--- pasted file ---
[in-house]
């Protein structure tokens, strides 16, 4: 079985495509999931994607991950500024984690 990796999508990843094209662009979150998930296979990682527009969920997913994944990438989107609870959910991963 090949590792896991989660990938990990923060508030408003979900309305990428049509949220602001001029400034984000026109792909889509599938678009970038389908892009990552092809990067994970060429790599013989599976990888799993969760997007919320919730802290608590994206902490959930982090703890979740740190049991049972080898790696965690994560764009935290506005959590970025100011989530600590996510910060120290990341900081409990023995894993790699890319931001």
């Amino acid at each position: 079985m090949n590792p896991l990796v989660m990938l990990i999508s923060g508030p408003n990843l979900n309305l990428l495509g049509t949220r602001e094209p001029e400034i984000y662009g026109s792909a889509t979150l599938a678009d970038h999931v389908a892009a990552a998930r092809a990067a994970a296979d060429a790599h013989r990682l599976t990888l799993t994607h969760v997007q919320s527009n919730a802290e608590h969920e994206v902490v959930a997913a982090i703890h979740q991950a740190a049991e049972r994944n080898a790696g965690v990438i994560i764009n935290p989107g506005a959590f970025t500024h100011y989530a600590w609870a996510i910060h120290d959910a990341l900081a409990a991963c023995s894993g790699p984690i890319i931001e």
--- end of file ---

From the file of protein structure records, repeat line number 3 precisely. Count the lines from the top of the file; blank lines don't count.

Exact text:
């Amino acid at each position: 079985m090949n590792p896991l990796v989660m990938l990990i999508s923060g508030p408003n990843l979900n309305l990428l495509g049509t949220r602001e094209p001029e400034i984000y662009g026109s792909a889509t979150l599938a678009d970038h999931v389908a892009a990552a998930r092809a990067a994970a296979d060429a790599h013989r990682l599976t990888l799993t994607h969760v997007q919320s527009n919730a802290e608590h969920e994206v902490v959930a997913a982090i703890h979740q991950a740190a049991e049972r994944n080898a790696g965690v990438i994560i764009n935290p989107g506005a959590f970025t500024h100011y989530a600590w609870a996510i910060h120290d959910a990341l900081a409990a991963c023995s894993g790699p984690i890319i931001e």